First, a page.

Washington’s 1.7 million kids had no part in negotiating the deal passed by Congress Tuesday to raise the debt ceiling. But their futures will be affected by it, profoundly and perhaps disastrously.
In a very short time, Congress now stands to make decisions with far-reaching effects on programs used by the one million Washington households accessing food stamps; or the nearly 700,000 kids on Medicaid; or the 11,000 children enrolled in Head Start.
If lawmakers cut these programs, children of color – who are more likely to be poor and face systems that fail them, and whose experiences are setting the course for our nation’s future – are the kids most likely to get hurt.
Here’s a basic description of how the deal works:
First, it kicks off a 10-year period of cuts that begin modestly this fall and then deepen in subsequent years. Some of these cuts will affect children, like the one to Women, Infants and Children (WIC), which helps meet the nutritional needs of 316,000 Washington kids under 5, mothers and moms-to-be.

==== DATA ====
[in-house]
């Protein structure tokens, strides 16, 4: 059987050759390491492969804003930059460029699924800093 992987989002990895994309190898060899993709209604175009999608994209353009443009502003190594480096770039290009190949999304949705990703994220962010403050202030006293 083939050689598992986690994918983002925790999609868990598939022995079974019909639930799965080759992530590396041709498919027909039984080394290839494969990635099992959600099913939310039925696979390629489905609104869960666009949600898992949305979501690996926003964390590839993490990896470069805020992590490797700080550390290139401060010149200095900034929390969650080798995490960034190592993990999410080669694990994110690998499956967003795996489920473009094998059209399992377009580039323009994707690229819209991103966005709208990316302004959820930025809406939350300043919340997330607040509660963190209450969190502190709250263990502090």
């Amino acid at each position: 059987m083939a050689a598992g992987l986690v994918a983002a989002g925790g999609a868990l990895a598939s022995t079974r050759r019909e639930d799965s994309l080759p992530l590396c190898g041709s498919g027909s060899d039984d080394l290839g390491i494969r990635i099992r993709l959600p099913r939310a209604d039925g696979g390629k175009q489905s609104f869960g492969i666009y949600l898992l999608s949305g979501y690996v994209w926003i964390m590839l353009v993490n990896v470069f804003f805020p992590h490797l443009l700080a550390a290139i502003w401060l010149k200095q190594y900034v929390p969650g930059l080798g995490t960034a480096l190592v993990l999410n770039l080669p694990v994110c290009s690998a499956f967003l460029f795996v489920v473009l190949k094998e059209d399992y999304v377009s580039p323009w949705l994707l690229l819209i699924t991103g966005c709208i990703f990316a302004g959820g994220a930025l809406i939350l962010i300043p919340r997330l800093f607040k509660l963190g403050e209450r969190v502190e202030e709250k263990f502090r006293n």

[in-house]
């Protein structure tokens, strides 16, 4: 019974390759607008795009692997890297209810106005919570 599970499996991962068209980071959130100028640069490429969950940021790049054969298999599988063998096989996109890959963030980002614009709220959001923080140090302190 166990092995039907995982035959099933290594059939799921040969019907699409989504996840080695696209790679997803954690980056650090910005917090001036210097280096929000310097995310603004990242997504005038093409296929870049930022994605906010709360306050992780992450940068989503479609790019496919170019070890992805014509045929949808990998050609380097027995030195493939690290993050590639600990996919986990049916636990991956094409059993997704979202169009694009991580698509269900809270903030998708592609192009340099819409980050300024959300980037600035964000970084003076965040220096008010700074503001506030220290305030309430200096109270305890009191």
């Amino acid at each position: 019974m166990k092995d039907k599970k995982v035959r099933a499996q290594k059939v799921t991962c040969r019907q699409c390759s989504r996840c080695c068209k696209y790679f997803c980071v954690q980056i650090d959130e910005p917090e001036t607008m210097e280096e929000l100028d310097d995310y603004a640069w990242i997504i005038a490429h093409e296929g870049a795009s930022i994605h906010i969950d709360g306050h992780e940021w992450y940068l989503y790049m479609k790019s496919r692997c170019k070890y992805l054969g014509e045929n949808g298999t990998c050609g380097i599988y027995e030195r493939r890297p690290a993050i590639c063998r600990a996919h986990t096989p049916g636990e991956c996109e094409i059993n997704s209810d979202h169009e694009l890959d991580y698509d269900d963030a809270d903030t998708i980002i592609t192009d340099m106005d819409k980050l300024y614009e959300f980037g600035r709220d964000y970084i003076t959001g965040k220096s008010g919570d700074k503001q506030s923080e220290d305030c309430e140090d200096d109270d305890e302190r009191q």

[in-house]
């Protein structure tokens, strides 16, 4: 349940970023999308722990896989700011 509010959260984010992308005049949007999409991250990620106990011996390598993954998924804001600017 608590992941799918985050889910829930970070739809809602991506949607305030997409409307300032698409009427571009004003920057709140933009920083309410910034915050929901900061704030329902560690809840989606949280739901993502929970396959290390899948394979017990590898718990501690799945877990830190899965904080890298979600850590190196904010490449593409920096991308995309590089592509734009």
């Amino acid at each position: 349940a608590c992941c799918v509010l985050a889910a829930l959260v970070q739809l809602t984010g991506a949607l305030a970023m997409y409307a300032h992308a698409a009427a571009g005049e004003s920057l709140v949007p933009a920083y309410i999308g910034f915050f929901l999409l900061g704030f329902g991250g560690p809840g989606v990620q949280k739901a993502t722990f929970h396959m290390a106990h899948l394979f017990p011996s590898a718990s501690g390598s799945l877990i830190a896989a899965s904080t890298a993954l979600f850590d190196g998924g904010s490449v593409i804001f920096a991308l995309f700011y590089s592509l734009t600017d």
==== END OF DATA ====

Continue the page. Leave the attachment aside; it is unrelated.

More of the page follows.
Next, the deal creates a bipartisan Congressional committee to propose further reductions in the federal budget. Changes could come in the form of spending reductions, or in new laws that shrink or remake existing programs. The committee could also advocate the balanced approach that voters want by reforming the tax code. Any program, and any tax, could be on the table.
The committee must come up with this plan by Thanksgiving; Congress must pass it by Dec. 23. If not, the final component of this deal takes effect: automatic, across-the-board spending reductions. Medicaid, the Children's Health Insurance Program, food stamps, child nutrition programs and Temporary Assistance for Needy Families are exempt from these, but other programs, like Head Start, are not.
Policy makers have noted that today’s deal takes our country back to spending levels not seen since the 1950s. What was true back then is true now: children should reap the benefits of wise investments, not bear the burden of poor decisions.